“10 Tips to Help Your Child with MATH – Tips for Grades 4 to 6
- Connect math to daily life. Let your kids know the importance of math in day-to-day living. Talk about the ways you use math in your job and around the house. Show them a tax form or how you pay the bills. Ask them how they used math during the day.
- Practise mental math using coins. For example, show that a certain item costs a certain amount and ask what coins are needed to pay for it.
- Play games together. Show them math can be fun and exciting. Play family games to add excitement to math activities, like chess or checkers or games in the car such as math bingo or adding licence plate numbers. Lots of board games need math such as Junior Monopoly® or play card games such as Uno®.
- Cooking can be counting fun! Get older children involved in helping out at dinner time and let them help measure ingredients for dishes or estimate the number of potatoes that are needed to feed everyone.
- Play the estimating game. Ask your kids to estimate measurements, distances, time and grocery bills. Be sure to compare the estimate with actual. Or get them to guess how much the apples you are going to buy will weigh and then take them to the scale in the grocery store and find out.
- Perform time calculations. For example, make up a sentence and ask your child to recite it as many times as possible in 15 seconds. Then ask how many times it could be repeated in 1 minute, 5 minutes, 10 minutes, etc.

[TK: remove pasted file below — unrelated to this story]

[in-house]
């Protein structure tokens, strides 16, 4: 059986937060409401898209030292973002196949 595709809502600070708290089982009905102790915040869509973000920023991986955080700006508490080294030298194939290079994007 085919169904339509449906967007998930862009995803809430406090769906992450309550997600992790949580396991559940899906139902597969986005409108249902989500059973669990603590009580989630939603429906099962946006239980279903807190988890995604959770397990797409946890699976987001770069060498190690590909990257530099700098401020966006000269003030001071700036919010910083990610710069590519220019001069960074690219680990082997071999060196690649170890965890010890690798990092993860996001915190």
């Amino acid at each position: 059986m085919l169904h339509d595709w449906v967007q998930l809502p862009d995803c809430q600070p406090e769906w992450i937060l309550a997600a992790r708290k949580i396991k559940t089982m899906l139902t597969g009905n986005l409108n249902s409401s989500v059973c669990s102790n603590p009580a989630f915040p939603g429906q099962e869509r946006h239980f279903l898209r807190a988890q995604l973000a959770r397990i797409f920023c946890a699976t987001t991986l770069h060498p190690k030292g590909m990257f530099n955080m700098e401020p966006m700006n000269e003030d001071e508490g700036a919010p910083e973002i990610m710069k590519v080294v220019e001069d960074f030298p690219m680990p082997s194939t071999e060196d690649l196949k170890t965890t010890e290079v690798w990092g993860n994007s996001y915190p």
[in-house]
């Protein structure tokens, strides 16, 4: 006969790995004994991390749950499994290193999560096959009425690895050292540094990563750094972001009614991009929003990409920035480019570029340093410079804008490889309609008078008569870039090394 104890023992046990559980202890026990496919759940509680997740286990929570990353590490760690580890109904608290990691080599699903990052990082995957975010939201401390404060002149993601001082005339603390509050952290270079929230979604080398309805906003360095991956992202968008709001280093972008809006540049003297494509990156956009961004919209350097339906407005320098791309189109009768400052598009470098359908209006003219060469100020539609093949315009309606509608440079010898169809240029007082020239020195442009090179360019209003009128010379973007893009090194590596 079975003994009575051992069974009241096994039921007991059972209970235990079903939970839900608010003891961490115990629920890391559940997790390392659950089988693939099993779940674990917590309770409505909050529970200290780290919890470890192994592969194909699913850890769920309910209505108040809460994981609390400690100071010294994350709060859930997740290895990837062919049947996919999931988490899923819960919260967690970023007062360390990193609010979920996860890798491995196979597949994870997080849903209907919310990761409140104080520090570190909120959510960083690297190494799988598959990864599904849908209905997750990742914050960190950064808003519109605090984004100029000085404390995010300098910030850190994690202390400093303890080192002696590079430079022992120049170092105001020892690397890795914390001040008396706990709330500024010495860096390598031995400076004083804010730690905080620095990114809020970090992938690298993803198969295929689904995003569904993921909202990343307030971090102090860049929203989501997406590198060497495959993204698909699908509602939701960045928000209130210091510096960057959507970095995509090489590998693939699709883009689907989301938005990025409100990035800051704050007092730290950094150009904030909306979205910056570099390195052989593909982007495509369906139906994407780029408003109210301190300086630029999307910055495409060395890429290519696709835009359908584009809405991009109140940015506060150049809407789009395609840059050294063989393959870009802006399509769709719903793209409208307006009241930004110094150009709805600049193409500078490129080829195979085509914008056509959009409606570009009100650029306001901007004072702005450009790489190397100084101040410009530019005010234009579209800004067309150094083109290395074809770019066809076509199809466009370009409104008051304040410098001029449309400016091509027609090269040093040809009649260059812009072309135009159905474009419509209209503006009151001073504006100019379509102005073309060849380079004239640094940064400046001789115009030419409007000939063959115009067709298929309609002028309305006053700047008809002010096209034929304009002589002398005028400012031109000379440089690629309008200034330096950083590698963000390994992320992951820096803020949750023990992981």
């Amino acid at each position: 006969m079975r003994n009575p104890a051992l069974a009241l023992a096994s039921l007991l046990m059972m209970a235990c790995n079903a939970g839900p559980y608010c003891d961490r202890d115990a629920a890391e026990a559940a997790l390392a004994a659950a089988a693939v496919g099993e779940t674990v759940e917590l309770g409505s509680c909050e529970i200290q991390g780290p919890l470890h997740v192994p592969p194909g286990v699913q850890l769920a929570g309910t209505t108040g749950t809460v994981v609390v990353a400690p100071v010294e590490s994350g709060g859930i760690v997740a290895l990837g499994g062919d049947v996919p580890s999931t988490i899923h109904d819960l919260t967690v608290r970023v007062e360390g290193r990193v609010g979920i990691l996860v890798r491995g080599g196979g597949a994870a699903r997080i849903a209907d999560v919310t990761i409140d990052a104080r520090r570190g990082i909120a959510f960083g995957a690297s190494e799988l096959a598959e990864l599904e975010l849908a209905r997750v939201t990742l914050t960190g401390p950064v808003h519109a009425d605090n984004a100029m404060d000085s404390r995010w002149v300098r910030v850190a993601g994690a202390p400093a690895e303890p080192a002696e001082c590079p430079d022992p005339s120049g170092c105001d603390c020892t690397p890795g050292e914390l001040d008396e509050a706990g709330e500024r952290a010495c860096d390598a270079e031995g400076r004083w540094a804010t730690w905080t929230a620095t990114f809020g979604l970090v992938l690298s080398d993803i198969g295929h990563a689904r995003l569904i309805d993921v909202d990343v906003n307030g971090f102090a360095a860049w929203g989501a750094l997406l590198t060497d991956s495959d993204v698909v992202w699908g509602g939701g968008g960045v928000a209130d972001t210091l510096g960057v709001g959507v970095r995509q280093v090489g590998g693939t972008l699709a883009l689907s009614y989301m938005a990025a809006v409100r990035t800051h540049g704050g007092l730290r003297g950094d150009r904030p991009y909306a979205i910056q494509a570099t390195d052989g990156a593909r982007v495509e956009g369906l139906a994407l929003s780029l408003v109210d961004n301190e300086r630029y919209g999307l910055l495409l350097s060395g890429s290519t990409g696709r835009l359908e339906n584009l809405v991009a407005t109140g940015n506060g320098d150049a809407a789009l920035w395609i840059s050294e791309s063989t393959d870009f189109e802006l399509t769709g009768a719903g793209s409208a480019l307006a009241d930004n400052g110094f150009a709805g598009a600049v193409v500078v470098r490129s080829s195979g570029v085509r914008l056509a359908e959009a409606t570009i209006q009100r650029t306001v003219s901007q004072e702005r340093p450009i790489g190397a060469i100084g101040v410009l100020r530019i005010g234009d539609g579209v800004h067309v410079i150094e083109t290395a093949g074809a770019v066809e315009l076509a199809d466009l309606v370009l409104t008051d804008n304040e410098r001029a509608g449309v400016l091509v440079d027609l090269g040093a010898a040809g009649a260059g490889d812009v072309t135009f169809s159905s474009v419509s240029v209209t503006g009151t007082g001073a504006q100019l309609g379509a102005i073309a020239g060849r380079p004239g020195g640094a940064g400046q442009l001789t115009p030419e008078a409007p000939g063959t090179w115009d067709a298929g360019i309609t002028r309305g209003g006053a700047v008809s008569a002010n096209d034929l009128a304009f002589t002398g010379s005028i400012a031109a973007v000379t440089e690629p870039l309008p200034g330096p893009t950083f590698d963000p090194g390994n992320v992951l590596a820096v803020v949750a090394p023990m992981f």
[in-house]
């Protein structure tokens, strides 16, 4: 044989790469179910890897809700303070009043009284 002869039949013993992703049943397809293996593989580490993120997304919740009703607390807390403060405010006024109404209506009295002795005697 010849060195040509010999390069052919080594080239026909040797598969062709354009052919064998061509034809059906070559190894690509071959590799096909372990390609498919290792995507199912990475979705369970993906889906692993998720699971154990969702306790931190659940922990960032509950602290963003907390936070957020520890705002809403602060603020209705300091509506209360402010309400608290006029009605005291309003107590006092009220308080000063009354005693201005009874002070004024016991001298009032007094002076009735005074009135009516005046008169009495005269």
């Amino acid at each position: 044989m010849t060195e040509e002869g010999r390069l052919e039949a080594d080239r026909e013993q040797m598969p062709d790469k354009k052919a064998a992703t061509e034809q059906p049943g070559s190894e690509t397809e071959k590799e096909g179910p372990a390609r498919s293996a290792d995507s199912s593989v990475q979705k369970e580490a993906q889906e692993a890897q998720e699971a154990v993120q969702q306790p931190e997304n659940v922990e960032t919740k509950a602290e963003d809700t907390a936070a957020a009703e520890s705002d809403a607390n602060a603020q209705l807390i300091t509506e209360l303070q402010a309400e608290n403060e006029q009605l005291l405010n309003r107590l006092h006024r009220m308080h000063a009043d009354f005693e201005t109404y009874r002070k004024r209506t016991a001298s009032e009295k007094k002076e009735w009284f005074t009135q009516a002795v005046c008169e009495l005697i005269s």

- Use common toys to understand math concepts. Build a tower from blocks. Count the blocks. Then talk about the need for a base of the right size and the stability it creates.
- Sports and math. There is a lot of math used in sports: batting averages, points per game, save percentages – these are math terms that a sports enthusiast will love. If you watch a game with your child, read the newspaper report together sometime the next day and talk about the math concepts.
- Computers + math = fun. There are great computer games available for math–ask your librarian or check out your local computer store. Make sure they are “parent approved”. There are also super websites that have fun math games, so do an Internet search for sites and bookmark them for future use.
- Measuring made easy. Estimate and measure the area of different shapes. For example, use small square objects (plastic tiles, dice, etc.) to estimate then measure how many are needed to fill the area of various flat surfaces such as a magazine cover.”
Tips and Tools for Parents by the Ontario Ministry of Education